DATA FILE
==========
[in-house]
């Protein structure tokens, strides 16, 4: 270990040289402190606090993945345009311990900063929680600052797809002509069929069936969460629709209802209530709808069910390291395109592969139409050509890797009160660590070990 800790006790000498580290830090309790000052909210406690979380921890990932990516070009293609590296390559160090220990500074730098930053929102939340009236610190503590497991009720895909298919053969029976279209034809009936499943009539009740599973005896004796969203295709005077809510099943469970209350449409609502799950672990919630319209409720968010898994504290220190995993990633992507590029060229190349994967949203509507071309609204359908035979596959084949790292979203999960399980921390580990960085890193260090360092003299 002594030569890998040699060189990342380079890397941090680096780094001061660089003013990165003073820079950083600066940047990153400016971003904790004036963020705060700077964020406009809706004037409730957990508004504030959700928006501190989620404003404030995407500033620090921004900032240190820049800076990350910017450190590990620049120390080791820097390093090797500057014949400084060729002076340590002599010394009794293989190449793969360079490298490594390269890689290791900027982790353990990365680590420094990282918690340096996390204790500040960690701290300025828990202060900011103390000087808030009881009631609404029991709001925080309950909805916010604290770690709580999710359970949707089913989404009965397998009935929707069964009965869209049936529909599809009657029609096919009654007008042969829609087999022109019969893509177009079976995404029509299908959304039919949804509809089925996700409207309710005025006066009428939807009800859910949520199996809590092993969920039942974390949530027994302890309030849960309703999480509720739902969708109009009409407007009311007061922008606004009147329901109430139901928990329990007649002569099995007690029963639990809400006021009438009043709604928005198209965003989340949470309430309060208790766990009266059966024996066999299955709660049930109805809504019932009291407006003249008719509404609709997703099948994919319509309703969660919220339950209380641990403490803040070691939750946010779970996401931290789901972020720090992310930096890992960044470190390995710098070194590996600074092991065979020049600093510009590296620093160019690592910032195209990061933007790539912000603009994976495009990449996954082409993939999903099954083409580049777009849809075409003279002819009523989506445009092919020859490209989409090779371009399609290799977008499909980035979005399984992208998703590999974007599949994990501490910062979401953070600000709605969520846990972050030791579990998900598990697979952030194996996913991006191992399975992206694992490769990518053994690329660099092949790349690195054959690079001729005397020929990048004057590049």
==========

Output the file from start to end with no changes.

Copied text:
[in-house]
């Protein structure tokens, strides 16, 4: 270990040289402190606090993945345009311990900063929680600052797809002509069929069936969460629709209802209530709808069910390291395109592969139409050509890797009160660590070990 800790006790000498580290830090309790000052909210406690979380921890990932990516070009293609590296390559160090220990500074730098930053929102939340009236610190503590497991009720895909298919053969029976279209034809009936499943009539009740599973005896004796969203295709005077809510099943469970209350449409609502799950672990919630319209409720968010898994504290220190995993990633992507590029060229190349994967949203509507071309609204359908035979596959084949790292979203999960399980921390580990960085890193260090360092003299 002594030569890998040699060189990342380079890397941090680096780094001061660089003013990165003073820079950083600066940047990153400016971003904790004036963020705060700077964020406009809706004037409730957990508004504030959700928006501190989620404003404030995407500033620090921004900032240190820049800076990350910017450190590990620049120390080791820097390093090797500057014949400084060729002076340590002599010394009794293989190449793969360079490298490594390269890689290791900027982790353990990365680590420094990282918690340096996390204790500040960690701290300025828990202060900011103390000087808030009881009631609404029991709001925080309950909805916010604290770690709580999710359970949707089913989404009965397998009935929707069964009965869209049936529909599809009657029609096919009654007008042969829609087999022109019969893509177009079976995404029509299908959304039919949804509809089925996700409207309710005025006066009428939807009800859910949520199996809590092993969920039942974390949530027994302890309030849960309703999480509720739902969708109009009409407007009311007061922008606004009147329901109430139901928990329990007649002569099995007690029963639990809400006021009438009043709604928005198209965003989340949470309430309060208790766990009266059966024996066999299955709660049930109805809504019932009291407006003249008719509404609709997703099948994919319509309703969660919220339950209380641990403490803040070691939750946010779970996401931290789901972020720090992310930096890992960044470190390995710098070194590996600074092991065979020049600093510009590296620093160019690592910032195209990061933007790539912000603009994976495009990449996954082409993939999903099954083409580049777009849809075409003279002819009523989506445009092919020859490209989409090779371009399609290799977008499909980035979005399984992208998703590999974007599949994990501490910062979401953070600000709605969520846990972050030791579990998900598990697979952030194996996913991006191992399975992206694992490769990518053994690329660099092949790349690195054959690079001729005397020929990048004057590049």